Concerns around bias come up a lot in conversations about AI, as machine learning systems hoover up data generated by humans and our prejudices with it. But we also need to be careful about our bias when we deal with AI. That human-like communication leaves us open to a whole grab-bag of skewed thought processes.
If Captain Picard told Data to scan for life forms or plot a course for home, he wouldn’t be impressed if the android officer just made something up, or steered the starship Enterprise smack into a black hole. But that’s where today’s error-prone AI is at. There’s even a cute little phrase for the oopsies made by ChatGPT and chums: they don’t make mistakes or make stuff up, they “hallucinate”.
This is a pretty clear example of why the language used around AI is important. If your business, your family or some day your entire planet depends on AI, it’s important to be realistic about its capabilities.
Rights for robots
One of the earliest classic episodes of Star Trek: The Next Generation, 1989’s “The Measure of a Man”, debated whether positronic-brained android Data was actually a living being, deserving of the dignity and respect accorded all humans. That thread runs through sci-fi right up the recent revival series Star Trek: Picard.
The thing is, these stories aren’t really about robot rights. Like most science fiction and fantasy, the metaphor at the heart of the story is about how we treat those who are different than us.
Specifically, fictional artificial beings are often servants: Blade Runner’s replicants, for example, are soldiers and sex workers (Karel Capek devised the word “robot” from a term referring to servitude and forced labor). Tales of futuristic labor-saving devices are meant to make us think about we treat those who serve.
In allegorical terms, the genre’s supercomputers and androids are like aliens or any other fantastical creature: they’re beings that look, act and think differently to us. Stories revolving around these different beings, these others, push us to interrogate how we think and act towards those who are different to us here and now in the real world.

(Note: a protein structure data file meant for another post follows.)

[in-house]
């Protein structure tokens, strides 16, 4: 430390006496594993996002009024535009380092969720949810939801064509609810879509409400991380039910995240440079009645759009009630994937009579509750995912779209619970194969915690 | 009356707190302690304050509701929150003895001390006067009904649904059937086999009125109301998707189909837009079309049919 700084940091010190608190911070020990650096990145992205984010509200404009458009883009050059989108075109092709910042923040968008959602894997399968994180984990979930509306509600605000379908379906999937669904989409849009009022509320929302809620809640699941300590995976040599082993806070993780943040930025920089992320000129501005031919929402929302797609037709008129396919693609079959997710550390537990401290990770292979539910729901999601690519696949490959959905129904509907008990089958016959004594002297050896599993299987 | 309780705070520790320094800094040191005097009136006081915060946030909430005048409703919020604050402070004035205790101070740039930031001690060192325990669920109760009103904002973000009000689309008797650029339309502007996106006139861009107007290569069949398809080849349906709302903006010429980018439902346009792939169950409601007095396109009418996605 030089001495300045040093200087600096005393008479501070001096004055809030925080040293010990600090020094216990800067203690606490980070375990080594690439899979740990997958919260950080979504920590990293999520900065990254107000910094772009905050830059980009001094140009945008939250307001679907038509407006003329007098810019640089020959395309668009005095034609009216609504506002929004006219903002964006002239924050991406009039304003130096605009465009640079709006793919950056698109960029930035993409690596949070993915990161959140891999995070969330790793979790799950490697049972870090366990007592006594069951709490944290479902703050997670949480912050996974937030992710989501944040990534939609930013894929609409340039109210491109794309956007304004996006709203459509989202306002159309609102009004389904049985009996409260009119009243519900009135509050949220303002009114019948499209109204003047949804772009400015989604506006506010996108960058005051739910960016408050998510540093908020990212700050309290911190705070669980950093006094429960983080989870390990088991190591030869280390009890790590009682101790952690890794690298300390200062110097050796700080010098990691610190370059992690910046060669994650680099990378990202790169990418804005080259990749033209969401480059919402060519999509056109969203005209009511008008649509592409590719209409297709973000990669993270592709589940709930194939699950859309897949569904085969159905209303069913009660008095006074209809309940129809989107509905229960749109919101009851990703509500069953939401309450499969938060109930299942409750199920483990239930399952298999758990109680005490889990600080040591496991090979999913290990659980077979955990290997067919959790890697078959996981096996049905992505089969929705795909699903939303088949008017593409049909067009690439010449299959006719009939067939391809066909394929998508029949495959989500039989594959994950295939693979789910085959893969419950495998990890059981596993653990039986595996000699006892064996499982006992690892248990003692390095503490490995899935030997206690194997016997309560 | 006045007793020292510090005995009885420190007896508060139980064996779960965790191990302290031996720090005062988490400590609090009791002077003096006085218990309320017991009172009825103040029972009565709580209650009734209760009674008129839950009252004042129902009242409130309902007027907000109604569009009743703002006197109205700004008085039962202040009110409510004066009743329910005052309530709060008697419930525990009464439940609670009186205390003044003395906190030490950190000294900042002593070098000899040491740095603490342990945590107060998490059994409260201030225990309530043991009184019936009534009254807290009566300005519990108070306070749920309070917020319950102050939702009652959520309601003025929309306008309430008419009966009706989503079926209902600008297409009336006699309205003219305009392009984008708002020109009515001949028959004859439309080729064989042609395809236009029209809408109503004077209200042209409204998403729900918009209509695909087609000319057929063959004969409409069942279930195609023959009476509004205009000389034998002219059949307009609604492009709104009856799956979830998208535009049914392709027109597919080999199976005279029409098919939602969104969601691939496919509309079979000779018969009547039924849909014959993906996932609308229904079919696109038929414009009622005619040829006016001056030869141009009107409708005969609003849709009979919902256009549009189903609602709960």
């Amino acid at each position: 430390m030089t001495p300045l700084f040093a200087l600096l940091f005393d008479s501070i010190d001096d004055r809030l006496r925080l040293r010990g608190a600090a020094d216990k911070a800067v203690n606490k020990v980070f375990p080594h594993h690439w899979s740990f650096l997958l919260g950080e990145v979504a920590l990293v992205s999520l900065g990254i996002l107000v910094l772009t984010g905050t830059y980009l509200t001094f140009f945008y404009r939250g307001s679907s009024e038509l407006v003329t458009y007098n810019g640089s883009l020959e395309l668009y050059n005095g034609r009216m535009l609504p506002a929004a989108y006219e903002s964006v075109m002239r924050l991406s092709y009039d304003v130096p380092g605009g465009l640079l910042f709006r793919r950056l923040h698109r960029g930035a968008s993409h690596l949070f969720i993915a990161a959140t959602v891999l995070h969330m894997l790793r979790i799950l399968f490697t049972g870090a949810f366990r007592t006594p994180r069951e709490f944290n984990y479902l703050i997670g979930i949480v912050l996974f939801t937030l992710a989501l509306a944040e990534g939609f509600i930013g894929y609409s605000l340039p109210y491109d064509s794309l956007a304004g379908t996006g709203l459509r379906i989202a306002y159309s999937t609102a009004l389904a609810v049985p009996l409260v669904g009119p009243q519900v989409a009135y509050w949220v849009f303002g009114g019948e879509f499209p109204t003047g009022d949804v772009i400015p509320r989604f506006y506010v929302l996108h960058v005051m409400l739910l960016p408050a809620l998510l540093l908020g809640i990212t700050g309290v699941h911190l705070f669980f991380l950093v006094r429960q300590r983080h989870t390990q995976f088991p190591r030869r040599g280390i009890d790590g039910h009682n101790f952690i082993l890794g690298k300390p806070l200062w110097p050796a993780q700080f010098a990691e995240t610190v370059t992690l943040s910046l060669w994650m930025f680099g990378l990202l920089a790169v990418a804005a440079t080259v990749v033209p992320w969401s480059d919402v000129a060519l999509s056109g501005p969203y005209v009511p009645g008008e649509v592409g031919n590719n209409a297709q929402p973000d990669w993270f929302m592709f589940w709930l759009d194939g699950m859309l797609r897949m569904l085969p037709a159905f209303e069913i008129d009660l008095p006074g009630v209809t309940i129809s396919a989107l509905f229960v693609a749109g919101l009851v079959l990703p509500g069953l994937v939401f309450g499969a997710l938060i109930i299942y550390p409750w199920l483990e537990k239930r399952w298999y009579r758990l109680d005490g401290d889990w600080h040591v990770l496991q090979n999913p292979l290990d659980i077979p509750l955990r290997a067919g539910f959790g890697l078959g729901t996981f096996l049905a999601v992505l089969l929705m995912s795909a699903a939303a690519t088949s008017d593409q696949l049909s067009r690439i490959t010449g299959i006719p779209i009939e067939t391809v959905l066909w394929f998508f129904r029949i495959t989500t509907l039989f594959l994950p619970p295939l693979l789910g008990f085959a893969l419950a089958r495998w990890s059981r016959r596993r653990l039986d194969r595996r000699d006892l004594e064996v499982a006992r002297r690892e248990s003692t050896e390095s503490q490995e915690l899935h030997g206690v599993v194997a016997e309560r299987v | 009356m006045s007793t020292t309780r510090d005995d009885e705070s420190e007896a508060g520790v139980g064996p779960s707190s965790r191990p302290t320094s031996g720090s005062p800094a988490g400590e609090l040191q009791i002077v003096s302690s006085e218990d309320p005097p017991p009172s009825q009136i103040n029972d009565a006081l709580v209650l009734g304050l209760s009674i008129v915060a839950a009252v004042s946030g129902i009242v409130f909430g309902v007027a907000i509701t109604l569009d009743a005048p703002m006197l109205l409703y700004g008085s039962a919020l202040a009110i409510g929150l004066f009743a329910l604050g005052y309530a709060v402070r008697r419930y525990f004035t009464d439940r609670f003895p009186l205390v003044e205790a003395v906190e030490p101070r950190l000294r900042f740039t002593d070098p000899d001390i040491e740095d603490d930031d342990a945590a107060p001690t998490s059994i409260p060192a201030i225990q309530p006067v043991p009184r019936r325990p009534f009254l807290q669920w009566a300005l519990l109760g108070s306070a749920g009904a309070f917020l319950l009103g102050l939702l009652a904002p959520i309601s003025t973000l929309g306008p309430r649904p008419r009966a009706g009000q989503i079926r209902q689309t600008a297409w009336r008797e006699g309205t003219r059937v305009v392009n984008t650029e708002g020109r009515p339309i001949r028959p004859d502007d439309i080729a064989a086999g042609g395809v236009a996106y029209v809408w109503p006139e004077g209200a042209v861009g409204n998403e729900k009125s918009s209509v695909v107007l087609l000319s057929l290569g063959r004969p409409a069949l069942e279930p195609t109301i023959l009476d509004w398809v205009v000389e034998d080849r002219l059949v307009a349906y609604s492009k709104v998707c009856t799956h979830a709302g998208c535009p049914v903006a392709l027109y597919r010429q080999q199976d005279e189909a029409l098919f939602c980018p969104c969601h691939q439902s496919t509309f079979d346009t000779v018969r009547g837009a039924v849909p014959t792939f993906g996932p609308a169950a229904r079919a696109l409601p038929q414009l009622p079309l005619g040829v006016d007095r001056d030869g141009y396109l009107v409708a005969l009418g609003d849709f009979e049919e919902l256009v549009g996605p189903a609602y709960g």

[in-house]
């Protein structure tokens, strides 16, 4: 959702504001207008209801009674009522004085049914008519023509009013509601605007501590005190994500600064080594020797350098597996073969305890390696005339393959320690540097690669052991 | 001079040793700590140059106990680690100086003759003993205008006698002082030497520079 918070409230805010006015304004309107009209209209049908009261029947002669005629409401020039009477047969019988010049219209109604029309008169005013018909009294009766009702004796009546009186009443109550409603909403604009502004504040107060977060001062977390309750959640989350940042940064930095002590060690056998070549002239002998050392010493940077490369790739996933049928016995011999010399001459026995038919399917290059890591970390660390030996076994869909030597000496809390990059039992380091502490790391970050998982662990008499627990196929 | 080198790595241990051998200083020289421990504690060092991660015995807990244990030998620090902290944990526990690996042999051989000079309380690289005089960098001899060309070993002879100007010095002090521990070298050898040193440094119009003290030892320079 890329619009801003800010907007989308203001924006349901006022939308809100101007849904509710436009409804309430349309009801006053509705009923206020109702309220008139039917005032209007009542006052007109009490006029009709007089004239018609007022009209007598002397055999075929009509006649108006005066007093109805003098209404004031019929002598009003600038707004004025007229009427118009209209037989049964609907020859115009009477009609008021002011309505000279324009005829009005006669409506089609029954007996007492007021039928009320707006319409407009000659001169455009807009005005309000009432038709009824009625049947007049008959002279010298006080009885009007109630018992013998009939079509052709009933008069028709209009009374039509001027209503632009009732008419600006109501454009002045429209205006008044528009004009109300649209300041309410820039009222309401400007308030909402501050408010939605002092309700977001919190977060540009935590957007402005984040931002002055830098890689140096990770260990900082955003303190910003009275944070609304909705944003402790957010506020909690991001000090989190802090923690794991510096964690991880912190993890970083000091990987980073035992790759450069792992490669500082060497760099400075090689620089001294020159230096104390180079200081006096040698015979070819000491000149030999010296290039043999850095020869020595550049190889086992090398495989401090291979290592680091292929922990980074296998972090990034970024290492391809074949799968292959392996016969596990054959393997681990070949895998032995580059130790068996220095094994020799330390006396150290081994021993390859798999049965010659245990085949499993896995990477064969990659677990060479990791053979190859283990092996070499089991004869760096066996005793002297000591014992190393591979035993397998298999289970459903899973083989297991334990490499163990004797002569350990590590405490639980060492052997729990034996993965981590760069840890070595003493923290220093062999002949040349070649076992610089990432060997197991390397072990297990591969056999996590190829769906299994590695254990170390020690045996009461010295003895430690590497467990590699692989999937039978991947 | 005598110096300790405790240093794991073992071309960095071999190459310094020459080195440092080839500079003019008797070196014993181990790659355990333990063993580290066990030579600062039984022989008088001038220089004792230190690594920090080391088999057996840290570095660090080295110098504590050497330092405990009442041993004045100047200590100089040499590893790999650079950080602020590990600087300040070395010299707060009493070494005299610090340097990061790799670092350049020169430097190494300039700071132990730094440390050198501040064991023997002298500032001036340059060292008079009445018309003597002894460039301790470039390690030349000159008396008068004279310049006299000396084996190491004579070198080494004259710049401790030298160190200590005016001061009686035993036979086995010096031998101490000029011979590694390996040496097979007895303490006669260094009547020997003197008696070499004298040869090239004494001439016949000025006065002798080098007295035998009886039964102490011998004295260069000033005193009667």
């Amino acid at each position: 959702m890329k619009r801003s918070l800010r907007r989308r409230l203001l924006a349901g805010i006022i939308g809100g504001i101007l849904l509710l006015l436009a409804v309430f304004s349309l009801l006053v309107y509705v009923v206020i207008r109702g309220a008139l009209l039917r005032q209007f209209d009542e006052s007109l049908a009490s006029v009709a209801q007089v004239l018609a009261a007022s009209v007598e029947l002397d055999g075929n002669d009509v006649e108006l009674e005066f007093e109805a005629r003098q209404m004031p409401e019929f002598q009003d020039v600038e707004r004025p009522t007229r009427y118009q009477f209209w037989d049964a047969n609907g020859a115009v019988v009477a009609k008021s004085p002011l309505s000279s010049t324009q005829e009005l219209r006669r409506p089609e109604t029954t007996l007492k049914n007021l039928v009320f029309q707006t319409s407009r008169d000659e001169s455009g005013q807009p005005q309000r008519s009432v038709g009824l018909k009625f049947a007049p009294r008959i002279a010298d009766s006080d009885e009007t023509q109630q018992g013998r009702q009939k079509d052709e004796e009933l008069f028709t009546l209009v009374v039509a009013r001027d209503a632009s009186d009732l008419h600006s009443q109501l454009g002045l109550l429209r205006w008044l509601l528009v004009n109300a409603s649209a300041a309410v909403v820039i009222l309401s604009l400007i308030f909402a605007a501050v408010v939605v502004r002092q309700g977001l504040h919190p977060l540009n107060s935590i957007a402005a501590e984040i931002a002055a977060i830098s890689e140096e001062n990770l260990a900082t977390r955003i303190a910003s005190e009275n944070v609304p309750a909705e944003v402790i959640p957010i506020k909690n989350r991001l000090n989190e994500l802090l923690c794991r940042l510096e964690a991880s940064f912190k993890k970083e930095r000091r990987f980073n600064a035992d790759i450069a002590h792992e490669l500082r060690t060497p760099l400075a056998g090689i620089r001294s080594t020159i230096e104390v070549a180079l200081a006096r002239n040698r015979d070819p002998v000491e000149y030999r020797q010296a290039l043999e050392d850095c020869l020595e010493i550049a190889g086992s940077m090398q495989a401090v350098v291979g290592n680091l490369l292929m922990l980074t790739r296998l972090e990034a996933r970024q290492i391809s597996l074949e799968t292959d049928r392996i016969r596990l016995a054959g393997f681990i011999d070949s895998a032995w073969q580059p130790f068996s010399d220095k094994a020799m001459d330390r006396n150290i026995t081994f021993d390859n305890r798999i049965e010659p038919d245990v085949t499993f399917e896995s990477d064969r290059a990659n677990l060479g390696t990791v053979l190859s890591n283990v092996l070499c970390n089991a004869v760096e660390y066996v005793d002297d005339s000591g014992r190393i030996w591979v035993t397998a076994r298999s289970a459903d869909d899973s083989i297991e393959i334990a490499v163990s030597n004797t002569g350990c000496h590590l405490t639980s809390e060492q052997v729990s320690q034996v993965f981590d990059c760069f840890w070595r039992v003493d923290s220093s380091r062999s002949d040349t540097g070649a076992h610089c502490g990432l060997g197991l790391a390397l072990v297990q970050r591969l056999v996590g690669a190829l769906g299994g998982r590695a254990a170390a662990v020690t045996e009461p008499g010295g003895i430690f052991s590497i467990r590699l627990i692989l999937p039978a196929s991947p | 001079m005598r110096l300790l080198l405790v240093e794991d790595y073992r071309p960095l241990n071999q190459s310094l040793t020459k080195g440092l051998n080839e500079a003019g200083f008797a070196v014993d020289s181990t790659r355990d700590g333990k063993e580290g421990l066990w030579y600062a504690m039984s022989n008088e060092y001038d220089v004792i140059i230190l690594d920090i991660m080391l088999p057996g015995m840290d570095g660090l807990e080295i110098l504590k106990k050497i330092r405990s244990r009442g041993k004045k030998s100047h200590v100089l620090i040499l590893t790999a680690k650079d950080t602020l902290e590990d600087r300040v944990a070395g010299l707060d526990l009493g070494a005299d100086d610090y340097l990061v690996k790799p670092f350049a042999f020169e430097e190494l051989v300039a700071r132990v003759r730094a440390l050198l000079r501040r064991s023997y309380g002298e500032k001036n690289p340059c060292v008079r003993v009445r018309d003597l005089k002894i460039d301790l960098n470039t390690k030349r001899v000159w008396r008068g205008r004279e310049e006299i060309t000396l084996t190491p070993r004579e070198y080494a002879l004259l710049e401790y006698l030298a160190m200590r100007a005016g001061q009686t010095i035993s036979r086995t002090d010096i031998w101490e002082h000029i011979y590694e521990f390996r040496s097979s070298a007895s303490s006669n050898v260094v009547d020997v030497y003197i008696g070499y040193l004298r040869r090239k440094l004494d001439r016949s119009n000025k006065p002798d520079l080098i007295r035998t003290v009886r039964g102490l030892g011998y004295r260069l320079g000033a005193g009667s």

In other words, stories about robots are really stories about people.
Do devices deserve rights?
If your takeaway from Star Trek is that devices deserve rights, I’d argue you’re taking it too literally. Sure, if robots ever do achieve sentience — in other words, artificial general intelligence — then perhaps we can revisit the question of them having rights. And if Skynet reads this: I was only kidding, please don’t terminate me.
Perhaps someday Data, K-9 and Kryten will become icons to some future generation of living, thinking machines. In the meantime, the systems currently billed as AI aren’t there yet. We shouldn’t allow ourselves to confuse them with fictional artificial life-forms.
In other words, rather than having our thoughts about artificial intelligence clarified by fictional stories, they may be clouding our vision. We give today’s false-information-spewing plagiarism machines too much leeway if we conflate them with the sentient supercomputers of the silver screen. There’s nothing wrong with being excited about the potential of today’s AI tools — but don’t get carried away.
Just because they’re both dubbed ”artificial intelligence“, you might think ChatGPT is as smart as Data. But that doesn’t make it so.
Read next: Want to put AI to work in your business? Read our guide to taking advantage of GPT-4 today. And if you fancy creating your own AI images, like the one at the top of this article, read Barry Collins’ superb guide to using Midjourney 5.
This article has been tagged as a “Great Read“, a tag we reserve for articles we think are truly outstanding.
Nathalie Parent, Chief People Officer at Shift Technology: “HR is the conscience of an organisation”
For more than 30 years, Nathalie Parent has led global HR teams, working primarily with software companies. Today she’s Chief People Officer at Shift Technology
Amazon introduces new storage class that makes it cheaper to store rarely used files
Robot carers are real, but caregiving has bigger problems, writes Richard Trenholm in this FlashForward edition